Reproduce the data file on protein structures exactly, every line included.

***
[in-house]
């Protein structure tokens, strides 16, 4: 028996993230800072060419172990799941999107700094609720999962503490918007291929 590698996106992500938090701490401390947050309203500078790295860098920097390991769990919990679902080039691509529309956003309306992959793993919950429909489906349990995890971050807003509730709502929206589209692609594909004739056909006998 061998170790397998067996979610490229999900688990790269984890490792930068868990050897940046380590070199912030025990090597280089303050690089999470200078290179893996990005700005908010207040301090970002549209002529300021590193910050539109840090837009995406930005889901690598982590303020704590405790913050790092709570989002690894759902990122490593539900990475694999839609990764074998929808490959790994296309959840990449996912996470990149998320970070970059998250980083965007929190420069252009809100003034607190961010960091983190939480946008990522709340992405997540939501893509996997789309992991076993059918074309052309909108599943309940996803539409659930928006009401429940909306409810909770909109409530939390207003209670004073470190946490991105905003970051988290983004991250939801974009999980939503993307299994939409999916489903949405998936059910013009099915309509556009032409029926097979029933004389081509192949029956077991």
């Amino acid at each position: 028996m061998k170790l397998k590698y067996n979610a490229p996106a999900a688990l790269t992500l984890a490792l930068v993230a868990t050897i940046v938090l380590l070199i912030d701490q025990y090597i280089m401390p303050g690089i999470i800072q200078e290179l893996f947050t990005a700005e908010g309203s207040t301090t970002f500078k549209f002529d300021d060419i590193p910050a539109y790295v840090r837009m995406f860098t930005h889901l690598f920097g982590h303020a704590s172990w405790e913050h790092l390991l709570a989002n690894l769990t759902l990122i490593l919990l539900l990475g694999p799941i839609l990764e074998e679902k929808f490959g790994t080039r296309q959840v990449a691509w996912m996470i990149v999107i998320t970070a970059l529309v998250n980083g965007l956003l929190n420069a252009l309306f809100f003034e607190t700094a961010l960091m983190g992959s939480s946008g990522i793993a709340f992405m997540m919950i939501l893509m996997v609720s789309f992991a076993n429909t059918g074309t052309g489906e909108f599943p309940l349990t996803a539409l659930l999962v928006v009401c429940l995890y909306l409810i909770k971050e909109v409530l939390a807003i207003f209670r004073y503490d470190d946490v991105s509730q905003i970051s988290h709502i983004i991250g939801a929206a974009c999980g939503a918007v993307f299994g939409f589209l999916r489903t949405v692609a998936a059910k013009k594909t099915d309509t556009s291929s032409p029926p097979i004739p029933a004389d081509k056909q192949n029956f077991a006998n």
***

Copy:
[in-house]
């Protein structure tokens, strides 16, 4: 028996993230800072060419172990799941999107700094609720999962503490918007291929 590698996106992500938090701490401390947050309203500078790295860098920097390991769990919990679902080039691509529309956003309306992959793993919950429909489906349990995890971050807003509730709502929206589209692609594909004739056909006998 061998170790397998067996979610490229999900688990790269984890490792930068868990050897940046380590070199912030025990090597280089303050690089999470200078290179893996990005700005908010207040301090970002549209002529300021590193910050539109840090837009995406930005889901690598982590303020704590405790913050790092709570989002690894759902990122490593539900990475694999839609990764074998929808490959790994296309959840990449996912996470990149998320970070970059998250980083965007929190420069252009809100003034607190961010960091983190939480946008990522709340992405997540939501893509996997789309992991076993059918074309052309909108599943309940996803539409659930928006009401429940909306409810909770909109409530939390207003209670004073470190946490991105905003970051988290983004991250939801974009999980939503993307299994939409999916489903949405998936059910013009099915309509556009032409029926097979029933004389081509192949029956077991």
């Amino acid at each position: 028996m061998k170790l397998k590698y067996n979610a490229p996106a999900a688990l790269t992500l984890a490792l930068v993230a868990t050897i940046v938090l380590l070199i912030d701490q025990y090597i280089m401390p303050g690089i999470i800072q200078e290179l893996f947050t990005a700005e908010g309203s207040t301090t970002f500078k549209f002529d300021d060419i590193p910050a539109y790295v840090r837009m995406f860098t930005h889901l690598f920097g982590h303020a704590s172990w405790e913050h790092l390991l709570a989002n690894l769990t759902l990122i490593l919990l539900l990475g694999p799941i839609l990764e074998e679902k929808f490959g790994t080039r296309q959840v990449a691509w996912m996470i990149v999107i998320t970070a970059l529309v998250n980083g965007l956003l929190n420069a252009l309306f809100f003034e607190t700094a961010l960091m983190g992959s939480s946008g990522i793993a709340f992405m997540m919950i939501l893509m996997v609720s789309f992991a076993n429909t059918g074309t052309g489906e909108f599943p309940l349990t996803a539409l659930l999962v928006v009401c429940l995890y909306l409810i909770k971050e909109v409530l939390a807003i207003f209670r004073y503490d470190d946490v991105s509730q905003i970051s988290h709502i983004i991250g939801a929206a974009c999980g939503a918007v993307f299994g939409f589209l999916r489903t949405v692609a998936a059910k013009k594909t099915d309509t556009s291929s032409p029926p097979i004739p029933a004389d081509k056909q192949n029956f077991a006998n």